In the first of two postings, regular Insights blogger Brian Keeley reports from Botswana on service learning.
Classes end early at Maru-a-Pula school in Gaborone. But as students spill out into the intense heat of the African afternoon, their day is far from over.
After eating lunch, they get to choose from the sort of activities found in most schools – sport, music, art and so on.
But on at least a few afternoons a week, the students also take part in “service learning” – in other words, helping out in the school or local community.
For some students, that can mean cleaning out science labs or covering books in the library. Others leave campus and head off to help out in care homes for the disabled or to a nearby village, where they run education and food programmes. The scale of the school and the students’ commitment is impressive: at two o’clock, buses line up to take the youngsters to their projects. Once there, they all pitch in and may take on relatively demanding duties, such as working with children with severe disabilities.
Service learning isn’t a new idea. At Maru-a-Pula (or MaP), for example, projects have been running since the school opened its doors 40 years ago. Nevertheless, in recent years the concept has really taken off, as Andrew Furco noted in a recent OECD report: “Service-learning is one of the fastest growing educational initiatives in contemporary primary, secondary and post-secondary education.”
Cynics might suggest that this is because universities now routinely expect to see signs of extra-curricular life in college applications. But there are also sound educational reasons for asking students “to study real problems in real time for real people,” as Andrew puts it.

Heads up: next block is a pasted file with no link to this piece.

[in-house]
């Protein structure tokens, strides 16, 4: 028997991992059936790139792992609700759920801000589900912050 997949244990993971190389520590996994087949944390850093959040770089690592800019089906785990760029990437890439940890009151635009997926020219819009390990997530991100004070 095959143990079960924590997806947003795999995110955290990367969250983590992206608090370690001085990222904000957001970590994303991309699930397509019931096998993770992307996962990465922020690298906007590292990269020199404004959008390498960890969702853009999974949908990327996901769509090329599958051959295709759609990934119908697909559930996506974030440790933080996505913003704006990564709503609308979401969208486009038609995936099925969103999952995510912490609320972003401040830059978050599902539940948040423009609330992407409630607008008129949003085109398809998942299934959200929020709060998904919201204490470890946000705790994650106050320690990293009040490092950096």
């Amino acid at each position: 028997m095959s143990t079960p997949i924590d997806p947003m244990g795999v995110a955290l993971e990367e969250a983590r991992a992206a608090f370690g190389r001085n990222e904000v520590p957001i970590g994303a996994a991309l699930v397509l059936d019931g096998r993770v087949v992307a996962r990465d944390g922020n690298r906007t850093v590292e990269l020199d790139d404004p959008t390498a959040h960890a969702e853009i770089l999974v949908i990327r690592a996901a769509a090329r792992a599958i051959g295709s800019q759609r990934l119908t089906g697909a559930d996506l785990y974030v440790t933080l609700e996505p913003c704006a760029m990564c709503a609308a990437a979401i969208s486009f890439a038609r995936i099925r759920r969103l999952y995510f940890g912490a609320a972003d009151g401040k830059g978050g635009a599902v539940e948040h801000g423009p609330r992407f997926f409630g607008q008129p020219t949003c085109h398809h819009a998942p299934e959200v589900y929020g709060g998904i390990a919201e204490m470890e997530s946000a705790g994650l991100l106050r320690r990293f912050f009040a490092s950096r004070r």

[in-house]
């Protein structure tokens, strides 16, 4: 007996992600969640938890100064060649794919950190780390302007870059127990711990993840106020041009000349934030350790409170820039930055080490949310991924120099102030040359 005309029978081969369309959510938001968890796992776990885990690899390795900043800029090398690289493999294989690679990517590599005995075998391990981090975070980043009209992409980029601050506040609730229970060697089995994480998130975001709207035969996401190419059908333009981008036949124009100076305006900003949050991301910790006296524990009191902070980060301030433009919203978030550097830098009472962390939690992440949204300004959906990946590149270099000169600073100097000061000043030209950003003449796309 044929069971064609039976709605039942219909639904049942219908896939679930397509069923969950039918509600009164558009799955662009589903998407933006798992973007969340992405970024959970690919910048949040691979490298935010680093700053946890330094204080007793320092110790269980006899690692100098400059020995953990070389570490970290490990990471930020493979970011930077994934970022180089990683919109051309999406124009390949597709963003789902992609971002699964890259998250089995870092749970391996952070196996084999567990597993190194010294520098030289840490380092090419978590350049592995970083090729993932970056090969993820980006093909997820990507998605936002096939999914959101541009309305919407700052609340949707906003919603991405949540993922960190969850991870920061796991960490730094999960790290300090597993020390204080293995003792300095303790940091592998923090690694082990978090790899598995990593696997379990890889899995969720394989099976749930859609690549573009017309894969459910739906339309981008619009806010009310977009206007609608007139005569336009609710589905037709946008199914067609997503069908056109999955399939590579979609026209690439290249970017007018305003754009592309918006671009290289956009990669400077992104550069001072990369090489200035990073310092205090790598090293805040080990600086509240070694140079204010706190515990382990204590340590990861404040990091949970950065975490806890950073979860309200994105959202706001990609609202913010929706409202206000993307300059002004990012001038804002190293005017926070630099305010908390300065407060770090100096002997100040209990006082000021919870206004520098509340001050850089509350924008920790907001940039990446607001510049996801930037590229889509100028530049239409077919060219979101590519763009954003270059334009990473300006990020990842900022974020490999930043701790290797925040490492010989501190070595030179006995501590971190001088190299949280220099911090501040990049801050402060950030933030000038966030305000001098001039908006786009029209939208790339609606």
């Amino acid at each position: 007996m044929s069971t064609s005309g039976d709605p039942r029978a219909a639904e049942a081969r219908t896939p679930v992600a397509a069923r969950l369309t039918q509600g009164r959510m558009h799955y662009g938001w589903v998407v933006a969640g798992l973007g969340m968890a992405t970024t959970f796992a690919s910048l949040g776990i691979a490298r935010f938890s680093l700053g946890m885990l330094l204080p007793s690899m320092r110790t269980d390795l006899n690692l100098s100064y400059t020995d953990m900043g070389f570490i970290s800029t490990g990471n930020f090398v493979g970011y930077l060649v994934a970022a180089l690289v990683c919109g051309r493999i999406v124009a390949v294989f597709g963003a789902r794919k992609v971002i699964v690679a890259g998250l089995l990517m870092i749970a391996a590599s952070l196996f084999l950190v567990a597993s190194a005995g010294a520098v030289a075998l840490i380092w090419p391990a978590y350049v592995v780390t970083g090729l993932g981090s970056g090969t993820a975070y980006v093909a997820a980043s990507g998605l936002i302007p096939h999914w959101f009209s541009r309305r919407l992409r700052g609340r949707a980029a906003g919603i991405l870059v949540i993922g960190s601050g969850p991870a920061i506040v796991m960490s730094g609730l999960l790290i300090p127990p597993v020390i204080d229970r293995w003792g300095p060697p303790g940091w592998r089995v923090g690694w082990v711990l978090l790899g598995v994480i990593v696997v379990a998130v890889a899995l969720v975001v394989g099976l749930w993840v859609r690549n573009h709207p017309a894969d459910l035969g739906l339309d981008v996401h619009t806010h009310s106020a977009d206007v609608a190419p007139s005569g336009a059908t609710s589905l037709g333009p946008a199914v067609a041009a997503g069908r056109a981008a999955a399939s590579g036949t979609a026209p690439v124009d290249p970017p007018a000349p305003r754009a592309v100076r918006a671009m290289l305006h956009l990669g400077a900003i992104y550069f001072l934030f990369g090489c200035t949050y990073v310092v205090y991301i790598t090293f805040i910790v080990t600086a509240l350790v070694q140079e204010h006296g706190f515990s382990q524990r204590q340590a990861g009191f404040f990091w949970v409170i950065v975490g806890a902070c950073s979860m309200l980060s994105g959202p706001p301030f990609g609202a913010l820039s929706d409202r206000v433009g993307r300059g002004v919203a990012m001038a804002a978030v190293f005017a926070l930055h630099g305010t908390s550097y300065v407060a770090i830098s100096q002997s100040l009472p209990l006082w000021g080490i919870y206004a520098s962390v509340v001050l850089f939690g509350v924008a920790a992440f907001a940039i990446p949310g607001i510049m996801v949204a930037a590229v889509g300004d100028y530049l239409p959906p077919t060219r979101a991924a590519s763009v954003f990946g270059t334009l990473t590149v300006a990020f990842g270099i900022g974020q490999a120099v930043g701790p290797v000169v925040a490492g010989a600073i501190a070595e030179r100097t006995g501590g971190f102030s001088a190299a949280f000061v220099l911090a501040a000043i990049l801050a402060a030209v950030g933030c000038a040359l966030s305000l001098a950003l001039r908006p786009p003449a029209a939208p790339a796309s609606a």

I had a chance to see some of those benefits when I traveled recently to MaP with a group of students from Beijing. Young people in China are technically required to do some sort of community work, but the requirement can usually be met with a spot of sweeping around the school grounds. Indeed, there’s a lingering suspicion of service learning in China. In part, that’s a legacy of the Cultural Revolution, when universities and colleges were shuttered and at least 12 million students and young people were sent down to the countryside to “learn from the peasants”. But it may also reflect a belief that “real” learning only happens in the classroom – a belief that is surely not restricted to China.
Once you see service learning in action, however, it’s hard not to feel that such thinking misses the point. Academic work matters, of course, but it’s not the only way to learn. By asking kids to step out of their comfort zones, service learning can confront them with sometimes difficult truths about both themselves and the wider world. One of our students admitted that before embarking on the projects, he had felt that he knew just about everything he needed to know. “But now,” he said, “I realize I’m just a silly little boy.” He was being a bit hard on himself, but his statement acknowledged the way that service learning can pose questions that simply can’t be asked in the classroom.
But for all the current interest in service learning, there are inevitably going to be objections – isn’t it too expensive, too time-consuming, a waste of scarce school resources? Can it be made to work in a regular curriculum? And, fundamentally, does it work? I’ll come back to look at some of these issues in the very near future.
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